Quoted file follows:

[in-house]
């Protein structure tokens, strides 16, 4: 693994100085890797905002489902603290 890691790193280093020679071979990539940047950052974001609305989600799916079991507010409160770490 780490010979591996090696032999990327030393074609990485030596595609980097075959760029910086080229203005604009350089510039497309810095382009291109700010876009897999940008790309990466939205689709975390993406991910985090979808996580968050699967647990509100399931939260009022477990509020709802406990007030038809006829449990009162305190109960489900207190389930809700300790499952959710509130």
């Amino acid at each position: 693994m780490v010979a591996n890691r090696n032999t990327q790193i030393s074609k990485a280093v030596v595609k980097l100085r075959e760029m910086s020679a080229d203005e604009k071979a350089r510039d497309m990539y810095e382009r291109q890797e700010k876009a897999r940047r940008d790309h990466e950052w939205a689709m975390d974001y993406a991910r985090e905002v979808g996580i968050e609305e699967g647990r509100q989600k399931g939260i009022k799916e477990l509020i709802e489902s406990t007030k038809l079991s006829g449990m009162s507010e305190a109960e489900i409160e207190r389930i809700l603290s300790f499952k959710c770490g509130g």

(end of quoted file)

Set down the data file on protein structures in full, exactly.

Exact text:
[in-house]
């Protein structure tokens, strides 16, 4: 693994100085890797905002489902603290 890691790193280093020679071979990539940047950052974001609305989600799916079991507010409160770490 780490010979591996090696032999990327030393074609990485030596595609980097075959760029910086080229203005604009350089510039497309810095382009291109700010876009897999940008790309990466939205689709975390993406991910985090979808996580968050699967647990509100399931939260009022477990509020709802406990007030038809006829449990009162305190109960489900207190389930809700300790499952959710509130």
């Amino acid at each position: 693994m780490v010979a591996n890691r090696n032999t990327q790193i030393s074609k990485a280093v030596v595609k980097l100085r075959e760029m910086s020679a080229d203005e604009k071979a350089r510039d497309m990539y810095e382009r291109q890797e700010k876009a897999r940047r940008d790309h990466e950052w939205a689709m975390d974001y993406a991910r985090e905002v979808g996580i968050e609305e699967g647990r509100q989600k399931g939260i009022k799916e477990l509020i709802e489902s406990t007030k038809l079991s006829g449990m009162s507010e305190a109960e489900i409160e207190r389930i809700l603290s300790f499952k959710c770490g509130g």